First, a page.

The free trial is the most neglected piece of most early stage B2B SaaS startup’s sales funnels and it is killing their growth.
It doesn’t matter how great your content marketing is if you are wasting 85% of the leads that it brings you. And while customer success is a requirement for any SaaS startup, it won’t have much of an impact if your free trial is leaking potential customers.
You need to fix your trial.
Lincoln Murphy, free trial and customer success guru, says the goal of the free trial is to “quickly get the prospect to a point where becoming a paying customer is the most logical next step…[which is] immediately after your customer achieves (or sees that they could actually achieve) their Desired Outcome by actually using the product.”
This isn’t complicated, but in practice it gets messed up in all sorts of ways and the further your free trial experience is from that goal, the more it is killing your growth.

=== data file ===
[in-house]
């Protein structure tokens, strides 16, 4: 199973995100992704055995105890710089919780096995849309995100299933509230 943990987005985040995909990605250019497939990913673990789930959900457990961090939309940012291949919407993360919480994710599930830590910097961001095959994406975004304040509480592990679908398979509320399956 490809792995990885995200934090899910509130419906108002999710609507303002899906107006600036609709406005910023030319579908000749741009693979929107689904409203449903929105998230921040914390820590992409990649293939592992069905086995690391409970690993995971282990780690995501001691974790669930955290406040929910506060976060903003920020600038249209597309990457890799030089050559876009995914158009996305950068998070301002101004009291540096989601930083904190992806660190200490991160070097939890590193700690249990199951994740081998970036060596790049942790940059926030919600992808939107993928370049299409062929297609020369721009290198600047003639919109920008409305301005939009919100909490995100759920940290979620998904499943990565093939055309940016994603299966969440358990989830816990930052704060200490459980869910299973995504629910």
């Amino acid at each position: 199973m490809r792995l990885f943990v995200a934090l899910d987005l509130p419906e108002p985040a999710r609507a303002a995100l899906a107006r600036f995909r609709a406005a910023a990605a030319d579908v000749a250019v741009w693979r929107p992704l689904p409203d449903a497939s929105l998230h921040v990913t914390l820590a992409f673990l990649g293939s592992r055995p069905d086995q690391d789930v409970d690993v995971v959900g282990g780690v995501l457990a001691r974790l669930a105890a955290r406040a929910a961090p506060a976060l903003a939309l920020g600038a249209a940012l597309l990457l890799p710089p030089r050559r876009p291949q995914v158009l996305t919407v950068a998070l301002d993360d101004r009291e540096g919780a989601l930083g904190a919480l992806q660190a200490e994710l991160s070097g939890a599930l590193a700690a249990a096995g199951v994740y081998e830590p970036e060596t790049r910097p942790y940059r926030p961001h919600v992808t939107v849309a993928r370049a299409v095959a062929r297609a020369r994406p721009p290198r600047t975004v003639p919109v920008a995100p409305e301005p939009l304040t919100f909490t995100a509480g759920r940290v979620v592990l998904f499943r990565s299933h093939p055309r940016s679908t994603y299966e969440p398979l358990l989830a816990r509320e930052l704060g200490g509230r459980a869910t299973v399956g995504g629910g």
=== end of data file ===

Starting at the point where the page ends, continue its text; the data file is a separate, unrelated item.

Just how big of an impact does this have?
The graph below shows the story of 3 startups, all starting with $10,000 MRR. They all have great content marketing strategies which is driving 10% month-over-month growth in new free trials. Their revenue churn is 5%, and their average monthly revenue per user is $50. The only difference between these startups is their trial conversion rate.
If they don’t fix their free trial, the startup with a 20% conversion rate needs 40% more leads each month just to catch up. That isn’t easy to do. The startup with a 10% conversion rate? They need to grow their leads by nearly 20% month-over-month, just to catch up.
What's easier, sustaining that sort of growth in leads, or making a few fixes to how you structure your free trial?
Now that you understand how important the trial is, it’s time to find out what you’re doing wrong so you can fix it and get your growth back on track.
Here are the 6 biggest mistakes that SaaS startups make with their free trial:
1) Not having a plan
The reason most free trials don’t work is because they aren’t designed with the right goals in mind, in fact most aren’t even planned at all.